Roundtable on Prison Conditions in Uzbekistan
Dear colleagues and participants,
I am Gulnoz Mamarasulova, the representative of the Sweden-based human rights organization Association Central Asia, which was registered by the Ministry of Justice in Uzbekistan in 2020.
I would like to congratulate you all on the 75th anniversary of the Universal Declaration of Human Rights. Despite persistent challenges, much important work has been done to improve the human rights situation in Uzbekistan in recent years. I hope that this will contribute to the practical implementation of the declaration in the country.
So far, I have monitored conditions in penal institutions and detention centers in the Tashkent region, Namangan, Bukhara, Khorezm and the Republic of Karakalpakstan. The monitoring focused on the quality of food prepared for prisoners, medical, living and other conditions, we made recommendations regarding the lack of visiting rooms, library facilities, lack of medical specialists and other problems.
Monitoring visits to places of detention, in particular penal colonies, are carried out by public groups for the detection and prevention of cases of torture under the Ombudsman. Starting from 2022, our organization, the branch office of Association Central Asia, participates in monitoring visits to prisons as part of public groups. During the monitoring visits, individual interviews are conducted with prisoners.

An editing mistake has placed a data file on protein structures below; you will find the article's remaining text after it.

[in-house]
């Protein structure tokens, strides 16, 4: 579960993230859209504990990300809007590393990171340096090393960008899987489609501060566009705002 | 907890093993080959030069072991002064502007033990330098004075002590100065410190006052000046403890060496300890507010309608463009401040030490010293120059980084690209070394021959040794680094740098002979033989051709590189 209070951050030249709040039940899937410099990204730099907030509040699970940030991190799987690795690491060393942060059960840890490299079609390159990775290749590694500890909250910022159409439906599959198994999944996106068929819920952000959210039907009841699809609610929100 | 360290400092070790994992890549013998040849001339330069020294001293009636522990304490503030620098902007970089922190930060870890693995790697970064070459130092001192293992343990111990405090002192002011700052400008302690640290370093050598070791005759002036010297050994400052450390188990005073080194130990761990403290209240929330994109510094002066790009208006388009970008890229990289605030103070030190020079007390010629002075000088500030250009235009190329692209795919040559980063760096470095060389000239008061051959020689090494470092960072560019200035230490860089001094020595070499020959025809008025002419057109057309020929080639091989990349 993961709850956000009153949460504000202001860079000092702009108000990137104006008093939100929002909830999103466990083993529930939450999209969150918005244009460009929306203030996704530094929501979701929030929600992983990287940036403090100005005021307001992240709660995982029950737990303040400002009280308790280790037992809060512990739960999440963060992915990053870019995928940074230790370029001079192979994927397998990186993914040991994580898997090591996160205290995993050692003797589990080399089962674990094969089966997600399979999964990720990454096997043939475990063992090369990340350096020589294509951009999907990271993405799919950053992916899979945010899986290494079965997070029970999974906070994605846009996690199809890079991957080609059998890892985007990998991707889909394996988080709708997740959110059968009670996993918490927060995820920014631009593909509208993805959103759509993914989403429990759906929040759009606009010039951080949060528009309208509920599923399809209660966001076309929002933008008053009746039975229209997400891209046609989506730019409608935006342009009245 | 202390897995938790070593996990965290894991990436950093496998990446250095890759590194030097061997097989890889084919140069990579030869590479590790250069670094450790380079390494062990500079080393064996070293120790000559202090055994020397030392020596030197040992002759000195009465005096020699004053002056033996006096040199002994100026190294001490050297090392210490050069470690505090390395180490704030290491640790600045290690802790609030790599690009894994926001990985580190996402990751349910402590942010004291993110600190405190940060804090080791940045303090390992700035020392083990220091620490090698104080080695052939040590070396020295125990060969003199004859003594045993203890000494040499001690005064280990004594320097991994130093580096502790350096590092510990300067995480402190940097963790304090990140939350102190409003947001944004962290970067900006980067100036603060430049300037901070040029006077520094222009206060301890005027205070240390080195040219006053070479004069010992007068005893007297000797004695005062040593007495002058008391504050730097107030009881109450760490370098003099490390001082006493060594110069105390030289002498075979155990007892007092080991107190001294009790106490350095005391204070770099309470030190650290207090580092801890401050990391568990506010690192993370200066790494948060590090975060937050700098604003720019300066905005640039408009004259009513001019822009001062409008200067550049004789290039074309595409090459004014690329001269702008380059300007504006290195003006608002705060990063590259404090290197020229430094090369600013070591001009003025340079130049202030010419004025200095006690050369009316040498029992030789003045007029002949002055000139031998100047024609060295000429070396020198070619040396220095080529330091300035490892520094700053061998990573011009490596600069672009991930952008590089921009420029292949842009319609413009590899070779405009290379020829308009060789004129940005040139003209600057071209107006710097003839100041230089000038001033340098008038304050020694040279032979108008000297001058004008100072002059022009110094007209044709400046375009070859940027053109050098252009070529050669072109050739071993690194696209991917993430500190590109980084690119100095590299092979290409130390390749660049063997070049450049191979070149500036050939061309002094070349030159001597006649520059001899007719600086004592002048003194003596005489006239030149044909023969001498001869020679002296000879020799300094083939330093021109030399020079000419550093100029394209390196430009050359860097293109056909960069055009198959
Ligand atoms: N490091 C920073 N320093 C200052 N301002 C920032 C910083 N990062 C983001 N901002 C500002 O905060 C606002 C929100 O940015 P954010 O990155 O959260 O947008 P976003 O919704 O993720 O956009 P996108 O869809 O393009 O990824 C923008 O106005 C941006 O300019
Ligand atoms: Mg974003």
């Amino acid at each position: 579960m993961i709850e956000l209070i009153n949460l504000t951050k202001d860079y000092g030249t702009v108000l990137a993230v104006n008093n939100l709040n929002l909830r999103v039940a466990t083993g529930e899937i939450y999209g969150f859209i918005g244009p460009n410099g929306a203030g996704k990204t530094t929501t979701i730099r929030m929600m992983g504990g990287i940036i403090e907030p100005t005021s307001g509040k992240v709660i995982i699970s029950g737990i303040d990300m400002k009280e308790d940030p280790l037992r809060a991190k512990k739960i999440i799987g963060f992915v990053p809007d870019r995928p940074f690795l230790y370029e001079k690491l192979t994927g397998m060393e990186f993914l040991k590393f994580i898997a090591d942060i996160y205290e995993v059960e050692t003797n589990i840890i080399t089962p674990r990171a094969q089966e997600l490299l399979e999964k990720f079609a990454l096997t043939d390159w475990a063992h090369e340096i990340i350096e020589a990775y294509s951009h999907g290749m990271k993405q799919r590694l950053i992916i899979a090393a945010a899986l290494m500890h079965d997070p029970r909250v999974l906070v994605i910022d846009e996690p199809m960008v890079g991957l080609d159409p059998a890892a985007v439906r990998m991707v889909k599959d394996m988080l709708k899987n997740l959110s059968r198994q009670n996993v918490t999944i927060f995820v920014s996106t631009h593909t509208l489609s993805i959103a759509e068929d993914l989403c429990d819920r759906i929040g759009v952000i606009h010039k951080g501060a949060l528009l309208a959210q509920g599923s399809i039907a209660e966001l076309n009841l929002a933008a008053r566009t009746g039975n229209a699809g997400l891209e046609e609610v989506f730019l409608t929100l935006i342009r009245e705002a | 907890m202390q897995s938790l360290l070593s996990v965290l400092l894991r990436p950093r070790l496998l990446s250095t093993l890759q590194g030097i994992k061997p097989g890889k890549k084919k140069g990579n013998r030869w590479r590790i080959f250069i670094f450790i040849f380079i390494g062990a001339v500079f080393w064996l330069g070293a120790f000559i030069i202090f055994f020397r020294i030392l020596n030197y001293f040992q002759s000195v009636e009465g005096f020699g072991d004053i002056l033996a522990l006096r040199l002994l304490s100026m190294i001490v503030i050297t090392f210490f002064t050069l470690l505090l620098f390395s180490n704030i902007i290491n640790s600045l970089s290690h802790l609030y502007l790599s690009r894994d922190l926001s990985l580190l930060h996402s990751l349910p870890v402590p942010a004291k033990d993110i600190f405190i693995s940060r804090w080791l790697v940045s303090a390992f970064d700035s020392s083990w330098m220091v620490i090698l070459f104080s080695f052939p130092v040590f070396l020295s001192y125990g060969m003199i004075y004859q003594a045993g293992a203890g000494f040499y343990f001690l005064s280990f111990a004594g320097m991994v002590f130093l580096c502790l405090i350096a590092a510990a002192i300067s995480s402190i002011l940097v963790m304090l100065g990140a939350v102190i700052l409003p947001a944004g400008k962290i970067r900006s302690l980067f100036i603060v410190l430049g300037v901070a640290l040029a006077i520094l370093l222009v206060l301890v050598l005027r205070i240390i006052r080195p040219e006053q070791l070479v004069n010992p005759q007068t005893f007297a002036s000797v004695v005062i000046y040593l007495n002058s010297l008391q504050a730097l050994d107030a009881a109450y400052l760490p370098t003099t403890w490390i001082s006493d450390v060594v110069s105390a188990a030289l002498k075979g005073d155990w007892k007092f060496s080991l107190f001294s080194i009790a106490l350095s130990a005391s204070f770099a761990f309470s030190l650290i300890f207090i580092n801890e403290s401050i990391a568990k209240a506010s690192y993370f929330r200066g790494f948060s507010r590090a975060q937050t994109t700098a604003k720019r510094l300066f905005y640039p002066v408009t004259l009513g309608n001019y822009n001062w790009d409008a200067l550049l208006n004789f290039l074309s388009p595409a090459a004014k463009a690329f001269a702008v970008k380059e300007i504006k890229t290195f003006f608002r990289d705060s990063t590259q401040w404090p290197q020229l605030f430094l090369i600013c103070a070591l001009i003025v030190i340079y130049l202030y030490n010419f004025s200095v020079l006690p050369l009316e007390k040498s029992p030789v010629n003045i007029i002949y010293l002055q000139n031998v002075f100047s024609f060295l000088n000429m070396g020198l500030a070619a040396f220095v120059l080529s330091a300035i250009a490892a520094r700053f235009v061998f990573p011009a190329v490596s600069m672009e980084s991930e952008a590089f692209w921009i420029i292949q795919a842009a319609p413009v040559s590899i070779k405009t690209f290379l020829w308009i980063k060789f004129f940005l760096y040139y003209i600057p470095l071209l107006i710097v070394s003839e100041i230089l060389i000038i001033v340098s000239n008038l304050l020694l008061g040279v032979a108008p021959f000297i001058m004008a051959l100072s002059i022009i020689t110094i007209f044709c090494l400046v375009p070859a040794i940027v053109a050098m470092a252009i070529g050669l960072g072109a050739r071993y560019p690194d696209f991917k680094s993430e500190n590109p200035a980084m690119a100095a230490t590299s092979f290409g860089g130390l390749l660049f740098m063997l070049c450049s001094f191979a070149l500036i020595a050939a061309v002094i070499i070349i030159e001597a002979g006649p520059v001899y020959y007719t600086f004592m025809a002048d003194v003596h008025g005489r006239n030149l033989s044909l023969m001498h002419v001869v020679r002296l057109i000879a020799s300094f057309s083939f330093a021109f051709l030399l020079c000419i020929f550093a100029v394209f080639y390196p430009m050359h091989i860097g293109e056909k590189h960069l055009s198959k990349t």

Last year, in prison No. 6 in Namangan region, we found that the rooms for long-term visiting with close relatives of prisoners, the living and dining rooms of the prisoners, and other conditions do not meet the standard requirements. I am happy to report that our recommendation to renovate these spaces was fully implemented, along with our recommendation to ensure washrooms and toilets are accessible for disabled prisoners.
Unfortunately, after an initial move towards liberalization of the penal system, we are witnessing a significant deterioration in the situation. Law enforcement agencies have become more severe, and laws are increasingly protecting the police, which has led to a deterioration in civil rights and protection from arbitrariness.
We remember how, by the end of 2017, well-known political prisoners were released. We, as human rights activists, and the international community then spoke about the arbitrariness of their imprisonment. But unfortunately, we are witnessing that similar cases are happening again. Reports of violence against detainees are increasing, including suspected suicides in prisons.